Category Archives: Geary

Geary funding campaign is live on IndieGoGo! Donate today

geary-192x192A couple of weeks ago, I told you we were working on a crowdfunding project for Geary:

We hope that a successful campaign will demonstrate that crowdfunding is a sustainable model for other projects to follow. Many of those projects have historically relied upon corporate sponsorship. Crowdfunding brings with it an independence that these other revenue models lack. It allows us to continue to operate independently and build the features you, the community, really want to see.

Well, that day has arrived.  Our IndieGoGo project is now live and ready to accept your donations!  Please take a look and consider contributing.  We need your donations to continue working on Geary and making a great application you can use day-to-day for all your email needs.

Here’s a nifty video we put together explaining what we’re trying to do:

We need to spread the word and get out the news.  Please share the campaign with your friends on Facebook, Twitter, Google+, and your favorite open-source forums.  And if you see mention of the campaign on news sites, please upvote or share it — every little bit really does help.

Thank you for supporting us.  We can’t do this without you!

Geary 0.3 released

We at Yorba are pleased to announce the release of Geary 0.3, our lightweight email client.  Geary organizes your email by conversations rather than threads and offers full HTML composition, attachments, and more.  Geary is compatible with Gmail, Yahoo! Mail, and most IMAP servers.

This major release brings many significant improvements and changes, including:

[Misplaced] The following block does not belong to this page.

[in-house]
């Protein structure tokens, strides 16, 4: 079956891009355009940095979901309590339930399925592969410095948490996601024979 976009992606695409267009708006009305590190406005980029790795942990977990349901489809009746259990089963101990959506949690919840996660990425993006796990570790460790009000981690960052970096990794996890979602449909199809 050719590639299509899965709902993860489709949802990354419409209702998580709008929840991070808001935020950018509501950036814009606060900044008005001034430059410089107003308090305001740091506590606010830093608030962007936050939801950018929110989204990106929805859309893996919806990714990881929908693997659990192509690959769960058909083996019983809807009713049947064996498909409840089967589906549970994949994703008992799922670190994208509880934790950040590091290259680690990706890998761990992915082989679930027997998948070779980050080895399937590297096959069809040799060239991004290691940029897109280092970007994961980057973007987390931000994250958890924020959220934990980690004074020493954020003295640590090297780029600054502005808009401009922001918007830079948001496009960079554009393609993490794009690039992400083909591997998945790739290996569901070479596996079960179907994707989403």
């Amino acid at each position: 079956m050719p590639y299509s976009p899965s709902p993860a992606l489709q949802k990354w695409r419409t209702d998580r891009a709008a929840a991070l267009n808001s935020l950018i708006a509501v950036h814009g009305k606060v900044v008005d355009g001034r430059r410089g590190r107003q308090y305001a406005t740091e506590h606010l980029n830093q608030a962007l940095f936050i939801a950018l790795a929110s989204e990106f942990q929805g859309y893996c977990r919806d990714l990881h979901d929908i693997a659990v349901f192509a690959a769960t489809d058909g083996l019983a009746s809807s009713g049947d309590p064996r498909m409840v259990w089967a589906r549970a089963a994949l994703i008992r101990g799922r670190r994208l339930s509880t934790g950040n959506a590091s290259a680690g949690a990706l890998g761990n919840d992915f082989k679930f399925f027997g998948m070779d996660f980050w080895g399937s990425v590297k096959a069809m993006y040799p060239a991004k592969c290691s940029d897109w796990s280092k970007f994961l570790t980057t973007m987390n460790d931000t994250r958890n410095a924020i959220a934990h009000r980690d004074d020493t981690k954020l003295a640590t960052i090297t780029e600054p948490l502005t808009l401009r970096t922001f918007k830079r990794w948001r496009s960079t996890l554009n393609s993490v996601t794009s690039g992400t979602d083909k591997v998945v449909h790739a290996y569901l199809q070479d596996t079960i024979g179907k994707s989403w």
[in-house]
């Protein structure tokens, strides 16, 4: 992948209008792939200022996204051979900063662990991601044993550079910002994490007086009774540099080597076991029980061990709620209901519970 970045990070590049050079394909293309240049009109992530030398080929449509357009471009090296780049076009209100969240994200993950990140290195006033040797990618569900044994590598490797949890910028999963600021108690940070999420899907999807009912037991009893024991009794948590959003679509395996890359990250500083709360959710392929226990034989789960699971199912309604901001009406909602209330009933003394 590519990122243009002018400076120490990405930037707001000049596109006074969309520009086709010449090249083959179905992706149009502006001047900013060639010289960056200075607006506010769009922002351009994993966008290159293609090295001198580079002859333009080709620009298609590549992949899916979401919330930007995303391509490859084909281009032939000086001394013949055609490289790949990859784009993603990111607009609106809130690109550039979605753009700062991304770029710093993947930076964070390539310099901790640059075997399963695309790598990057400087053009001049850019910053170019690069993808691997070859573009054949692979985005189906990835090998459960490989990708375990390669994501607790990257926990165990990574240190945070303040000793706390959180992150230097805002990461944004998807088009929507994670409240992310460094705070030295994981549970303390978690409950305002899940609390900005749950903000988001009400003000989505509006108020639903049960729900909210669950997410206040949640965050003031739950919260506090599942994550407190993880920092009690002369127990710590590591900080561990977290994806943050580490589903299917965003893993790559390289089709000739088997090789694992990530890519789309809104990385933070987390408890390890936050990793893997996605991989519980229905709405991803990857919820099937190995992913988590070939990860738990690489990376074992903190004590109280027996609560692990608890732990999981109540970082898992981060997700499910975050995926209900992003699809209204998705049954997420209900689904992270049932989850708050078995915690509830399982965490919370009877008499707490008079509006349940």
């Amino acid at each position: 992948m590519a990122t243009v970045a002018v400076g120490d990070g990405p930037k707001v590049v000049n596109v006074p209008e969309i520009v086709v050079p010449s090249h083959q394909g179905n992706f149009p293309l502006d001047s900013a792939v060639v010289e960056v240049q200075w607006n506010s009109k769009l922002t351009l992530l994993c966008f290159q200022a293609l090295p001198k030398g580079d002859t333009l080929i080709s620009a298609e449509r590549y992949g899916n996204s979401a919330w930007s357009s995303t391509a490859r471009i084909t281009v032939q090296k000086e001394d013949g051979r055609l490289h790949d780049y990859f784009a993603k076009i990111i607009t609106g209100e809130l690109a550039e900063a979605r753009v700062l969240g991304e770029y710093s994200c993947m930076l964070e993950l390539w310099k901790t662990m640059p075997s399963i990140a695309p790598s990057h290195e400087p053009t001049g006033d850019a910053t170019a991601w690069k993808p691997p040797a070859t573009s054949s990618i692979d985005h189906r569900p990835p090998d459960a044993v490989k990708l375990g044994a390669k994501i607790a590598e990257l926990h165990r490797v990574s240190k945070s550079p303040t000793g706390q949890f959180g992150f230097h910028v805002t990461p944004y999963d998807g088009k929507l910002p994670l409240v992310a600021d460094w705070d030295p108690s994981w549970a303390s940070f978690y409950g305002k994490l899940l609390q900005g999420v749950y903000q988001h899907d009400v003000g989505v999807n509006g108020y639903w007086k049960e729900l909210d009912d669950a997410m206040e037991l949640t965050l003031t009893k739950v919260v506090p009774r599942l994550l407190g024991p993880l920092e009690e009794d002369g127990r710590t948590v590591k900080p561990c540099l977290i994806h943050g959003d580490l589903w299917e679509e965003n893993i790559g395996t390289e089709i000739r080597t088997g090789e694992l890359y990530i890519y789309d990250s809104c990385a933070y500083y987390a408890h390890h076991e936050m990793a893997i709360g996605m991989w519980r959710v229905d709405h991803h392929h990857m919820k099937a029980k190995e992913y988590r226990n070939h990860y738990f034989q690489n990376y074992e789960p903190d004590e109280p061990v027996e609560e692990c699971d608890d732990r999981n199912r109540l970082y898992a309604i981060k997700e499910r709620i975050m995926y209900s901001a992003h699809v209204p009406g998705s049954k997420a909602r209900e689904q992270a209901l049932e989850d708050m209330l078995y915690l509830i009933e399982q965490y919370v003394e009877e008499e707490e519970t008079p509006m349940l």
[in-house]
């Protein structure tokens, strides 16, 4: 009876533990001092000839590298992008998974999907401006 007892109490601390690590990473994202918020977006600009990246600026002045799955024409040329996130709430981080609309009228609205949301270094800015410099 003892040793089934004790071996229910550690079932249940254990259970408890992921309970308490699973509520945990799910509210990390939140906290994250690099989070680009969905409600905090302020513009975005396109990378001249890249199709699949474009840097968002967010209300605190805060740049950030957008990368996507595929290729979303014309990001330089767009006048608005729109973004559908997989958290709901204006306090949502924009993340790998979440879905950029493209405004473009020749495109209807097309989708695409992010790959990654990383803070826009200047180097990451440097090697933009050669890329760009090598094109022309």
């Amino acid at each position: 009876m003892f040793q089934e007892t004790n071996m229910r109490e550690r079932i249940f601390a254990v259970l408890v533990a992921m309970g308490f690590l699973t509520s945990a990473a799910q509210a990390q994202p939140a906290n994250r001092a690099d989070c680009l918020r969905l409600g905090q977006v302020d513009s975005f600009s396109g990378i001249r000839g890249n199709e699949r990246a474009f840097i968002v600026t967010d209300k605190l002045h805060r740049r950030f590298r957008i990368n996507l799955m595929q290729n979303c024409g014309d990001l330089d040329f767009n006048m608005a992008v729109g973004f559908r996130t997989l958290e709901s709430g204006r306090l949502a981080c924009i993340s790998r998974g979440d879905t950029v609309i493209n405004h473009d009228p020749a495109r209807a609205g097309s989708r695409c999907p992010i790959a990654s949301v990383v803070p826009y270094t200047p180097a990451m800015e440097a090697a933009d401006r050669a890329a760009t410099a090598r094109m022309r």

• Support for multiple accounts
  • Account editor
  • Basic full conversations
  • Some lightweight background downloading of messages
  • Mark as spam/not spam
  • “Important” folder support
  • Multiple compressed messages are collapsed in conversation viewer
  • Mark as read as you scroll in conversation viewer
  • Highlight unread messages in conversation viewer
  • Allow auth-less SMTP
  • Conversation viewer WebKit inspector
  • Many, many bugfixes

The Geary 0.3 tarball is available for download.  See Yorba’s wiki for information on building, running, and contributing to Geary.  Report bugs and feature requests at Yorba’s Redmine server.  (You must create an account before adding or modifying tickets there.)

Ubuntu users can also find a version for Quantal Quetzal (12.10) on Yorba’s PPA.  Adventurous users may also wish to subscribe to Yorba’s Daily PPA.

Exciting times for Yorba (we need your videos!)

Yesterday was an auspicious day here at Yorba: Shotwell is four years old.  It’s hard to believe that from that rather meager first commit grew the photo manager we have today!

Well, today is another auspicious day here at Yorba.  Some of you may remember that last year at GUADEC 2012, Adam Dingle and I gave a keynote discussing how the open source community could attempt to find sustainability via crowdfunding.  I’m thrilled to share that we’re ready to put some weight behind that idea: Yorba plans in the near future to begin such a campaign for our newest application, Geary, a lightweight modern email client for the GNOME desktop. Our hope is that a successful crowdfunding campaign could bring in sufficient revenue to make Geary a world-class email application.

We hope that a successful campaign will demonstrate that crowdfunding is a sustainable model for other projects to follow. Many of those projects have historically relied upon corporate sponsorship. Crowdfunding brings with it an independence that these other revenue models lack. It allows us to continue to operate independently and build the features you, the community, really want to see.

One key element to all crowdfunding campaigns is a short video that describes the vision of the project. We plan on producing exactly that kind of video. We would love it if we could include testimonials from our users about the software experience Yorba has provided in the past. Please consider making a short video of yourself (under two minutes) describing your experience with Geary and/or Shotwell: what you like about them, why you use them, and more importantly, one or two of your top Geary wishlist items — features that would make it the perfect email client.